Adding Active Storage to your Rails Project

Introduction

Active Storage is a new feature in Rails that lets us upload and store images without having to install any third-party libraries or gems.

It's also great because it lets us put things right into cloud storage services like Amazon S3, Microsoft Azure Storage, and Google Cloud Storage.

You can read up on more of the specifics here. But let's jump into how to set it up and use it!


Setup

Installing Active Storage

Installing Active Storage is really easy. Doesn't matter if you're starting a new Rails project from scratch or trying to add it to an existing project, just install it with this command:

rails active_storage:install

Under the hood, this will generate a migration that adds 2 new database tables to map your assets to your Active Record objects.

Setting up cloud storage

Next up, we can configure the cloud storage provider we plan to use.

The configuration is stored in the config/storage.yml file.

Depending on the cloud storage we plan on using, the configuration might look slightly different.

The official Rails documentation might be more helpful for this specific part.


How to use Active Storage

Setup our models

Active Storage works with any model, as it uses a polymorphic association with those 2 database tables we created earlier.

To allow a model to use Active Storage, we just have to declare a field that handles how our images are "attached" to our model.

We have two options here, the first for when we intend for there to be just one image:

has_one_attached :primary_image

And if we want a model to support multiple images we use this variant:

has_many_attached :carousel_images

Together our model would look like this:

# app/models/blog_post.rb

class BlogPost < ApplicationRecord
  has_one_attached :primary_image
  has_many_attached :carousel_images
end

Setup our views

In order to upload images to Active Storage, we can use the file_field input type and pass the same attribute name that our model uses. That means we'll define an input for both our :primary_image and our :carousel_images.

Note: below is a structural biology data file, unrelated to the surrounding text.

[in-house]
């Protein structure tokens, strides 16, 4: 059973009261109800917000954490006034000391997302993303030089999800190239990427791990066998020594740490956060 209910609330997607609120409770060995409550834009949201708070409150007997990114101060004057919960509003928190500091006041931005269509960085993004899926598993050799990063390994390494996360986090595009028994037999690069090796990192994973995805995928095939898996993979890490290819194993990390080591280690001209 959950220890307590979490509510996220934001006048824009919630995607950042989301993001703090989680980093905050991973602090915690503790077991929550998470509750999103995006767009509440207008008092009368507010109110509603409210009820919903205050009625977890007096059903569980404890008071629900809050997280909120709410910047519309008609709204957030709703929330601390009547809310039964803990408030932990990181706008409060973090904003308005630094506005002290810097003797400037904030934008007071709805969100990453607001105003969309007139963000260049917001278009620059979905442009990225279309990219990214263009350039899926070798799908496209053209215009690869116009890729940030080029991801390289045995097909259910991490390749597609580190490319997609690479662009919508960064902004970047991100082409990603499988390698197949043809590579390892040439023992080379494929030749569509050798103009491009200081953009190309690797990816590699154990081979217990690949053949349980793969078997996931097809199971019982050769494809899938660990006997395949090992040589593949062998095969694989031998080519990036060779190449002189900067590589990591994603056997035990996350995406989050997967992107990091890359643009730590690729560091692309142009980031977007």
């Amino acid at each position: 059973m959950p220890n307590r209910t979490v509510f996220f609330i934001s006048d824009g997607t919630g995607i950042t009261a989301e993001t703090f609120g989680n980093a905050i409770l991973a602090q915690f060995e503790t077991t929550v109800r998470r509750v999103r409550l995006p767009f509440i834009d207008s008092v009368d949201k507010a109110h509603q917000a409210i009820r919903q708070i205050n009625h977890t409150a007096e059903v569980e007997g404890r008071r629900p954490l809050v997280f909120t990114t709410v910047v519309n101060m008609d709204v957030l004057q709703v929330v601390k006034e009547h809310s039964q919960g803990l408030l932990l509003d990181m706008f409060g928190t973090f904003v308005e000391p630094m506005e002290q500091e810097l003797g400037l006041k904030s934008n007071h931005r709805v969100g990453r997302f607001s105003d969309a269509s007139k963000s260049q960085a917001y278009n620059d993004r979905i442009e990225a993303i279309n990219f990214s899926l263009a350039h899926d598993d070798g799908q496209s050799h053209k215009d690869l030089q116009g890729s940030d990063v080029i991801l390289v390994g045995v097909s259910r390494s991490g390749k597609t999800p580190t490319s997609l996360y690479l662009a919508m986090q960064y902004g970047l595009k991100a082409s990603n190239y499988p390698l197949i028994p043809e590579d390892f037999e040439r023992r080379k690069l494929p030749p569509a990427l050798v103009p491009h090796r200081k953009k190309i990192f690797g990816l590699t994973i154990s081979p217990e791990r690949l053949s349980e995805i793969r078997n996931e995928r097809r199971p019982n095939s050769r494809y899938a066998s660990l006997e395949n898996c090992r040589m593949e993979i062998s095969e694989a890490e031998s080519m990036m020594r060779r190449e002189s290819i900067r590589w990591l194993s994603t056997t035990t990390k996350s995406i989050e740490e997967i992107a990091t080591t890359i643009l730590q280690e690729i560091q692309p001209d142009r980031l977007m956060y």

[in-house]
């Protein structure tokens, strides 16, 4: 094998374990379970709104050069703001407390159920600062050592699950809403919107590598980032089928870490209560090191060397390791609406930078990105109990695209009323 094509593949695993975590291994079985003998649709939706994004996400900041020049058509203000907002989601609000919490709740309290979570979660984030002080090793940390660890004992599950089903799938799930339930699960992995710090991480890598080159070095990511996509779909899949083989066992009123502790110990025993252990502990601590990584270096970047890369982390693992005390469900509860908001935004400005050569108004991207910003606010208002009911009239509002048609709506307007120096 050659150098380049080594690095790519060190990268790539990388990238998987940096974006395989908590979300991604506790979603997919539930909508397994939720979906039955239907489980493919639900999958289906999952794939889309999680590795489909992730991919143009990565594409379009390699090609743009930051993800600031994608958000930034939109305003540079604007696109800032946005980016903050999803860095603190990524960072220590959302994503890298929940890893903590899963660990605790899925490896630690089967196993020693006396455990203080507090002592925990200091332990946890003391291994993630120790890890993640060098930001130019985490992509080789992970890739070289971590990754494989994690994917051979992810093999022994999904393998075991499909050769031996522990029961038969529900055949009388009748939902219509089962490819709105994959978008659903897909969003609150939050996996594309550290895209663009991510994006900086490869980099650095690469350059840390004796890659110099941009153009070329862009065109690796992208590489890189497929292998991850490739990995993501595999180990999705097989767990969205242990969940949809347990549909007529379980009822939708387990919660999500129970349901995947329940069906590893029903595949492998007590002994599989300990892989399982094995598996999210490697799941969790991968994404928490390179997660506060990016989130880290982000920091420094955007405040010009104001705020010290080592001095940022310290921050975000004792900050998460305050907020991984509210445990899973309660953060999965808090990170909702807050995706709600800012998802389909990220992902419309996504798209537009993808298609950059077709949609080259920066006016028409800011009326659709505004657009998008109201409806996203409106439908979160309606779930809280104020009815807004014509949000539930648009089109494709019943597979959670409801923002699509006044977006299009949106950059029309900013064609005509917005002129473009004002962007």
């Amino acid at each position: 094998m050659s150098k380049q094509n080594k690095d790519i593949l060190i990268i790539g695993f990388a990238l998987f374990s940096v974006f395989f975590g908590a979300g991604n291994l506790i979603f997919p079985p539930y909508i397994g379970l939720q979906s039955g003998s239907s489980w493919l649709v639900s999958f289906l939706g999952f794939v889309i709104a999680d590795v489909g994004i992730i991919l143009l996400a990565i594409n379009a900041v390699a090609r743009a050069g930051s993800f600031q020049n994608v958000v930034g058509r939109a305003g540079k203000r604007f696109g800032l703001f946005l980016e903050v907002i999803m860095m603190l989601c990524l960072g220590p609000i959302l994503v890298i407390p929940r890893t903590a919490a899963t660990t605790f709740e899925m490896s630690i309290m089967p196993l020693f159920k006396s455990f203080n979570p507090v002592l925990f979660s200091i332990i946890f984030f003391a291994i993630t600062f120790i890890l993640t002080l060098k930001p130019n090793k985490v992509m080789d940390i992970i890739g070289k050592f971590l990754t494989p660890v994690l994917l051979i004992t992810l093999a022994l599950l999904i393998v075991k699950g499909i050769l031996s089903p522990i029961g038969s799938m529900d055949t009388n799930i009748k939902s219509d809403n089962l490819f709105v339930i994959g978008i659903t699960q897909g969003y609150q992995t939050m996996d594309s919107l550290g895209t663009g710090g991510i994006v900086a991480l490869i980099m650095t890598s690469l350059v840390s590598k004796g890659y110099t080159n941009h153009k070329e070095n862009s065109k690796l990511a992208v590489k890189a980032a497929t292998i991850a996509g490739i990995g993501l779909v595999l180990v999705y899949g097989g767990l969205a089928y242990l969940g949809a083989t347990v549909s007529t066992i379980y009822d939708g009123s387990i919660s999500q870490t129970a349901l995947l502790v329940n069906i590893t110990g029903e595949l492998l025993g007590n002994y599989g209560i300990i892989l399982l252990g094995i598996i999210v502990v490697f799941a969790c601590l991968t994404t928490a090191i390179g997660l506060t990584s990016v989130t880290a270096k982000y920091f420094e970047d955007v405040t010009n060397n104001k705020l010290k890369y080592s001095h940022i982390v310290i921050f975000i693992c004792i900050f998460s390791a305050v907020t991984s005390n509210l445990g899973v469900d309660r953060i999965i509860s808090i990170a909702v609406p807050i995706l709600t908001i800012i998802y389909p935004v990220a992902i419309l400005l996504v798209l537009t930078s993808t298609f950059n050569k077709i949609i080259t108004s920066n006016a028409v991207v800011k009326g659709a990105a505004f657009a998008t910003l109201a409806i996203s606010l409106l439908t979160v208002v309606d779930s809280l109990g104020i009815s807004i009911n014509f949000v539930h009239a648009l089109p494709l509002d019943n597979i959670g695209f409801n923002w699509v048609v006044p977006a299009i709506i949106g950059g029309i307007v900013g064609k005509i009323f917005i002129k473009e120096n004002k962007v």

<div class="field">
  <%= form.label :primary_image %>
  <%= form.file_field :primary_image %>
</div>

One difference with our :carousel_images field, is since it uses the has_many_attached attribute and supports multiple images, we also need to add the multiple: true attribute to this input field. This will let us select and upload multiple files at once.

<div class="field">
  <%= form.label :carousel_images %>
  <%= form.file_field :carousel_images, multiple: true %>
</div>

Speed it up with a CDN

Now that our assets are stored in the cloud, our app won't be bogged down trying to serve web requests and images at the same time. That's a nice little performance improvement, but we can take it a step further.

If we add a CDN in front of our cloud storage, we should be able to serve our assets from a closer location to our visitors which should reduce latency and increase response times even more!

For the time being, check out this great post on adding a CDN on top of Active Storage.

I'll cover this topic more in-depth soon too though.

Final Words

Active Storage is in my opinion a very nice addition to Rails and I encourage anyone that still uses Paperclip or other gems to consider switching.

Check out my other post that covers more of how Active Storage works under the hood and a few more reasons why people should use it!

Feel free to reach out to me on Twitter if you have questions or want to dig a little deeper too.

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